Malaysia not aggressive enough in biodiesel mandate, says expert

Malaysia not aggressive enough in biodiesel mandate, says expert
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KUALA LUMPUR (Nov 2): Malaysia should leverage on its strong biodiesel exports and be more aggressive in the implementation of its B10 biodiesel mandate, according to Sathia Varqa, owner and co-founder of Singapore-based Palm Oil Analytics (POA).

“Malaysia is not only late, but is missing the window of opportunity since April when crude palm oil (CPO) started to become cheaper than gas oil (diesel),” Varqa told theedgemarkets.com.

Unless the Government makes it mandatory to have a higher blending percentage, he observed the mandate would be less effective in reducing the high domestic stockpile, or to lift CPO prices.

At the tabling of the Pakatan Harapan Government’s maiden Budget today, Finance Minister Lim Guan Eng announced that Malaysia will finally go ahead with its B10 biodiesel mandate next year, some three years after the B10 programme was first mooted. The minimum bio-content currently stands at 7%.  

“In order to raise the demand for palm oil and increase the sustainability of our energy resources, the Government will implement the Biodiesel B10 program (comprising a mix of 10% palm oil) for the transportation sector, and B7 for the industrial sector in 2019,” said Lim, adding that the Government acknowledges the importance of palm oil as among commodities that contribute to the country’s economy and is a key source of income for smallholders.

According to Varqa,  Malaysia’s biodiesel exports for the first ten months of 2018 was 64% higher when compared with the same period last year.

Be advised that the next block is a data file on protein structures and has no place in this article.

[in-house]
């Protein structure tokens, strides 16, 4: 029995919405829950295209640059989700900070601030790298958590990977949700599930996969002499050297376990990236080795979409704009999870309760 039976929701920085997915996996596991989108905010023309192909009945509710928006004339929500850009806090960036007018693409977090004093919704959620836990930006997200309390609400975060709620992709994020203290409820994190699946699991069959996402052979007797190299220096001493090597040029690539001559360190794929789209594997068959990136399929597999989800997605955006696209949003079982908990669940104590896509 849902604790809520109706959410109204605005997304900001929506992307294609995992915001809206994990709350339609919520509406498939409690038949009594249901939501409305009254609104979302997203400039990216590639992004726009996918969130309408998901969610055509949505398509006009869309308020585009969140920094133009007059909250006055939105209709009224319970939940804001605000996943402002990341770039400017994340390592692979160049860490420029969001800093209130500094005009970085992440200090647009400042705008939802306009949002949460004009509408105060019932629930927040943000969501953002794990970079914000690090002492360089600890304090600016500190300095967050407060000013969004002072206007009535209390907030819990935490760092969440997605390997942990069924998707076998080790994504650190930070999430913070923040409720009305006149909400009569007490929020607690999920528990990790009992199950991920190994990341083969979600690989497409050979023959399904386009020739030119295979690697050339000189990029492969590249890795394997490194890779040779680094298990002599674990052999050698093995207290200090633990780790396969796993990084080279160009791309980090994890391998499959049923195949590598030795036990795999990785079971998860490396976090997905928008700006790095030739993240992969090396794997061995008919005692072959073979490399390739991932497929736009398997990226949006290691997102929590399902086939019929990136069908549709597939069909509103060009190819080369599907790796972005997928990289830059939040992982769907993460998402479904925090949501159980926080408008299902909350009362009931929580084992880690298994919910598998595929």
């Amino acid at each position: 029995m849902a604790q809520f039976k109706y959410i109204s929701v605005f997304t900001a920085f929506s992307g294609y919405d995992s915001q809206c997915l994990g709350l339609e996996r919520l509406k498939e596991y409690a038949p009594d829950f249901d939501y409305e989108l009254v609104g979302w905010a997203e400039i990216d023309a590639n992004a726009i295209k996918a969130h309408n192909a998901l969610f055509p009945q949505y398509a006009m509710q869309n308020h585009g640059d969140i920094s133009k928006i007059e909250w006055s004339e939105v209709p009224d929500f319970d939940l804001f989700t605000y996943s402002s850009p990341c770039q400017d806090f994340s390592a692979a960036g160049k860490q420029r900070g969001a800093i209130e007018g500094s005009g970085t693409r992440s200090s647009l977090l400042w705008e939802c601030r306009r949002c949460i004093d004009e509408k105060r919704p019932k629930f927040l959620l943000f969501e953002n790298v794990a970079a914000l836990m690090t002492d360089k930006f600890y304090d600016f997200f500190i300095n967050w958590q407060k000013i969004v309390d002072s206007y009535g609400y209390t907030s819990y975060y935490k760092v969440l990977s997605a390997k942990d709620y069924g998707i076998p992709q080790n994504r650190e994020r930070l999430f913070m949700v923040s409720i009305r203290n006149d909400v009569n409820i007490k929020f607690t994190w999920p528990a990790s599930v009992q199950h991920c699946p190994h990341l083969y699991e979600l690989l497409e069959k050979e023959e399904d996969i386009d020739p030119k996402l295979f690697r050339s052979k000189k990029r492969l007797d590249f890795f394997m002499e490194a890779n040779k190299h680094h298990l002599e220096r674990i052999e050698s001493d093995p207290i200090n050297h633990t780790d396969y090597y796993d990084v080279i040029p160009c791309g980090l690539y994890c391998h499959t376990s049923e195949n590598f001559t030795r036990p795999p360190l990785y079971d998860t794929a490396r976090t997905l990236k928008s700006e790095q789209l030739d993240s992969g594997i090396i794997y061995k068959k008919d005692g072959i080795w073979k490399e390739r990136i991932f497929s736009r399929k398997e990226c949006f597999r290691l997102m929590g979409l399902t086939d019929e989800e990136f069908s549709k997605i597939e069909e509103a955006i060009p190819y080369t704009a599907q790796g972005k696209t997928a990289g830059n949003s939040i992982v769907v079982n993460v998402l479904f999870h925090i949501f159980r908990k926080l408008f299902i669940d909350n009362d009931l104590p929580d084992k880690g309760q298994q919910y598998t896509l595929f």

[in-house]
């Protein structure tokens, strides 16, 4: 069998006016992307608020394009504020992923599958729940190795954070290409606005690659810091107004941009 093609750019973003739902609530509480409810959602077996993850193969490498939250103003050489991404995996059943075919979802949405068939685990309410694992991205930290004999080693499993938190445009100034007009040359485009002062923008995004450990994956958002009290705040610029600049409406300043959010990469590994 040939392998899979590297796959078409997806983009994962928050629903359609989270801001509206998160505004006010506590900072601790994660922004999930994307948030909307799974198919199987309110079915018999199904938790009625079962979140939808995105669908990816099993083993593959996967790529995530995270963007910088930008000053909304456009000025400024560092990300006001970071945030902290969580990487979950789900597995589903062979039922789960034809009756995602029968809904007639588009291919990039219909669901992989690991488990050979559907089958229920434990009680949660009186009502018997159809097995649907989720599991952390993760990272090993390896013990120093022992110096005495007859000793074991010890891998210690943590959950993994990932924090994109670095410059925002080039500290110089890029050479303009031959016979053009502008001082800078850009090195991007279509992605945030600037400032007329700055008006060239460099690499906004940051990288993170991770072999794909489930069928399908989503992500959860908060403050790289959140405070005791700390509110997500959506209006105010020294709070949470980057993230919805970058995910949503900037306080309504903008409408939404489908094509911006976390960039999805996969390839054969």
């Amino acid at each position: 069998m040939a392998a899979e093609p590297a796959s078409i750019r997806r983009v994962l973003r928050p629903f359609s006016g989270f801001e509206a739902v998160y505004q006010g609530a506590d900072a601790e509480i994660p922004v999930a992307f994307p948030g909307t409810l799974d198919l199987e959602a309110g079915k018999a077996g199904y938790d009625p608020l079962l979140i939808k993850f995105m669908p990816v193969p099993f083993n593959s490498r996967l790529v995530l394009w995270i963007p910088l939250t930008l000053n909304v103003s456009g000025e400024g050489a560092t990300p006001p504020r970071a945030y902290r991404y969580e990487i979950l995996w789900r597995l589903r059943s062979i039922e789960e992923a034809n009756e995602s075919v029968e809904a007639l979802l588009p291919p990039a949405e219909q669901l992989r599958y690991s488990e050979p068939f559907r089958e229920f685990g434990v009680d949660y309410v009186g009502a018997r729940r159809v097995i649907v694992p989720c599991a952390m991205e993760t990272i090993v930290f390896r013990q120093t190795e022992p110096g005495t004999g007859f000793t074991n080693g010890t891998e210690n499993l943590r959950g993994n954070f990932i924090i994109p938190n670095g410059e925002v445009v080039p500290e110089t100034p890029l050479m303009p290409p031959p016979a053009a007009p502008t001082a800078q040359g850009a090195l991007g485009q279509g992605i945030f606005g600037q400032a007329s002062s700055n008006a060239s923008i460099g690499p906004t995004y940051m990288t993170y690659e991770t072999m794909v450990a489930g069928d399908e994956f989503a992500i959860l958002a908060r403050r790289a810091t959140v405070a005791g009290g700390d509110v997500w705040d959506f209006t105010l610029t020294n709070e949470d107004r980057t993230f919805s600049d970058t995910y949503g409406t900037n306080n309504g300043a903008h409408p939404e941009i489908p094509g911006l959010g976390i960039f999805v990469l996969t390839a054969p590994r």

And while Malaysia has repeatedly postponed the implementation of the B10 mandate, the Indonesian Government has been betting big, accelerating the use of fuel with a B25 mandate to be implemented next year. The world's biggest producer and exporter of palm oil is also said to be mulling a B30 mandate to further boost local consumption of palm oil.

Meanwhile, a player in the refining industry, who declined to be named, said it is wise for Malaysia to take one step at a time in making bio-content mandatory.

“I think it’s good news we have finally decided to go ahead with this. While we take one step at a time, it is also good that we set our next target, perhaps at 15%,” he said, adding this could prevent Malaysia’s high palm oil stockpile from breaching the three million tonne-mark in the near-term.

Under the Budget, Putrajaya also allocated RM30 million to assist smallholders to obtain Malaysian Sustainable Palm Oil (MSPO) certification, to raise the sustainability and export competitiveness of the sector.

And to address the labour shortage, the Government will assist the plantation and agriculture industry by reducing the extension levy on foreign workers who have served for more than 10 years to RM3,500 per worker per annum from RM10,000 at present.